Librarians and Techies - A NEXUS


Librarians and Techies - A NEXUS
(Similarities, Differences, Dependencies, The Important Other, etc.)  

A reading list by  Dr. Mohamed Taher
To comment on this subject go to my article on: InfoVis:Wiki


Bridging the Gap Between Techies and Non-Techies, by Jill Witty, Staff, 10/16/2000
Techies are a part of the daily lives of more and more of the workforce. Since the Internet revolution, all industries have become increasingly dependent on the use of complex technology, and to make sure all that technology is functioning properly, we rely on our techies. But while companies have successfully integrated technology into their businesses, the integration of techies and non-techies has proceeded with more difficulty.  
The truth is, a divide exists in many offices between the IT department and the rest of the staff. And the number of differing explanations for this divide may be as high as the number of bytes in a standard hard drive.

Thinking alike: 

  • library role in e-research infrastructure
  • LookSmart's Furl - The yukawa Archive
  • Top Ten Skills for Teaching Tech to Patrons by  Crystal Schimpf
  • Librarians as candidates for tech companies: A Creative Idea That Might Actually Help Close Tech’s Gender Gap: Librarians
  • To boldly go… the librarian's role in text and data mining

    "We've got to ask some questions. It may be cool...but how does it fit into the plan of the library?" (The video iPod, for now at least, falls under this "drooling" category!) Optimizing Technology in Libraries, Michael says: Control Your Technolust

    Would the librarians keep up with the techies? Jenny, Steve Cohen and others of their generation tend not to be programmers, but more and more of them can understand exactly what the programmers need to do--which is even more important. [Fame for Jenny]

    Look, Google is not the only means to search for info, nor should it be used that way. But it can be another device at your disposal to reach certain information. Learn to use it in conjuction with other library search devices, and teach it that way to your patrons. "When searching for transcripts from magazines, E-Library is best; for a book about xyz, try the OPAC; for city maps, try Google Maps." Get it? I say, "promote Google as simply another useful tool within your arsenal - don't be a useless tool stuck up your own arsehole" which is really all some of these  cling-to-tradition-all-that-is-new-is-evil librarians are being in their attitude. Rant Mode: Oogling the Googling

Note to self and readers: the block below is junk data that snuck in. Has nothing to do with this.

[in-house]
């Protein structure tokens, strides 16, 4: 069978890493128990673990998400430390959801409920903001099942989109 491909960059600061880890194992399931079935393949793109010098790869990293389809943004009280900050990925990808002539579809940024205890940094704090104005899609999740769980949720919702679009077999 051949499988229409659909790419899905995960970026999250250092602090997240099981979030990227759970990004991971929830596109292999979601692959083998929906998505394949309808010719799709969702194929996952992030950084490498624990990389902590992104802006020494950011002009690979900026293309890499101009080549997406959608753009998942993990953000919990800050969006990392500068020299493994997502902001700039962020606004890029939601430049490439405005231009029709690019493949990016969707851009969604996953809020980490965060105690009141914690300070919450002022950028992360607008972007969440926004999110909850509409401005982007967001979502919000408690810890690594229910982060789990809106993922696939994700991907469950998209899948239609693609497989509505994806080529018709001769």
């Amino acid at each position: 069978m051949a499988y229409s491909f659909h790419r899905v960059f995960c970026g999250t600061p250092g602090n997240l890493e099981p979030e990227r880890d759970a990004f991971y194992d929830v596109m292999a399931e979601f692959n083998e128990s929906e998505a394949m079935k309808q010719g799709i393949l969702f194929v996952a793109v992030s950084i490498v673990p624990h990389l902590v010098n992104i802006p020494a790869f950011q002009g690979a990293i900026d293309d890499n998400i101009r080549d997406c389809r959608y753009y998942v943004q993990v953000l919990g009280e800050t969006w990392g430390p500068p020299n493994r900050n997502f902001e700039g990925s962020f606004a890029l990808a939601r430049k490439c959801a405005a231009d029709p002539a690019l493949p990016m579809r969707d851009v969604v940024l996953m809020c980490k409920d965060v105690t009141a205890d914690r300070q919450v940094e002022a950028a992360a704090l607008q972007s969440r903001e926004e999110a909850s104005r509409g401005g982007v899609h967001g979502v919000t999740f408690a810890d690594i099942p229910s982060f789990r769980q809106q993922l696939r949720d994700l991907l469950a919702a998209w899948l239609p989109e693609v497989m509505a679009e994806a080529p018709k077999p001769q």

Very real technological accomplishments have tended to become invisible because they have been so successful. If you had told people a decade ago that card catalogs would virtually disappear within ten years and would be replaced by our current information-management systems, they would not have believed you. Librarians have been the real heroes of the digital revolution in higher education. They are the ones who have seen the farthest, done the most, accepted the hardest challenges, and demonstrated most clearly the benefits of digital information. In the process, they have turned their own field upside down and have revolutionized their professional training. It is testimony to their success that we take their achievement�and their information-management systems�for granted - in The Academic Culture and the IT Culture: Their Effect on Teaching & Scholarship, by Edward A. Ayers [the full text is in PDF] EDUCAUSE REVIEW, Vol. 39#6, Nov/Dec 2004. p48-62

    Some observers have pointed out similarities between computing professionals and librarians. At least one study of librarians' personality types, using Myers Briggs indicators and other data, found that computer professionals, electrical engineers, and librarians shared prominent personality types.(114) Tom Davenport, of the University of Texas business school, suggests that the two groups also may have common problems: "Many [librarians] like books more than people, just as some of us prefer computers to humans. Studies... suggest that bosses of corporate librarians don't have a good understanding of what librarians do. IS types also have that problem. Both librarians and IS people are somewhat passive, waiting for someone to ask for the information they provide Redefining a Profession, by Richard A. Danner


    The New Information Professional, Sue Myburgh

    REVIEW: Don’t end up on the TIP

    Sue Myburgh warns that traditional information professionals (TIPs) have become an endangered species, By Tracey Caldwell 21 Dec 2005

    Book Cover 
    Product Details:
    ISBN: 1843340879
    Format: Paperback, 260pp
    Pub. Date: May 2005
    Publisher: Chandos Publishing (Oxford) Ltd.
    Barnes & Noble Sales Rank: 463,052


    Building Partnerships: Computing and Library ProfessionalsBuilding Partnerships: Computing and Library Professionals.

    Proceedings of Library Solutions Institute No. 3, Chicago, May 12-14, 1994.
    Edited by Anne G. Lipow and Sheila D. Creth
    ISBN 1-882208-18-8

    Out of print. Purchasers will receive a velo-bound photocopied edition.       more info

    Note: has moved to:

  • 05/03/2006

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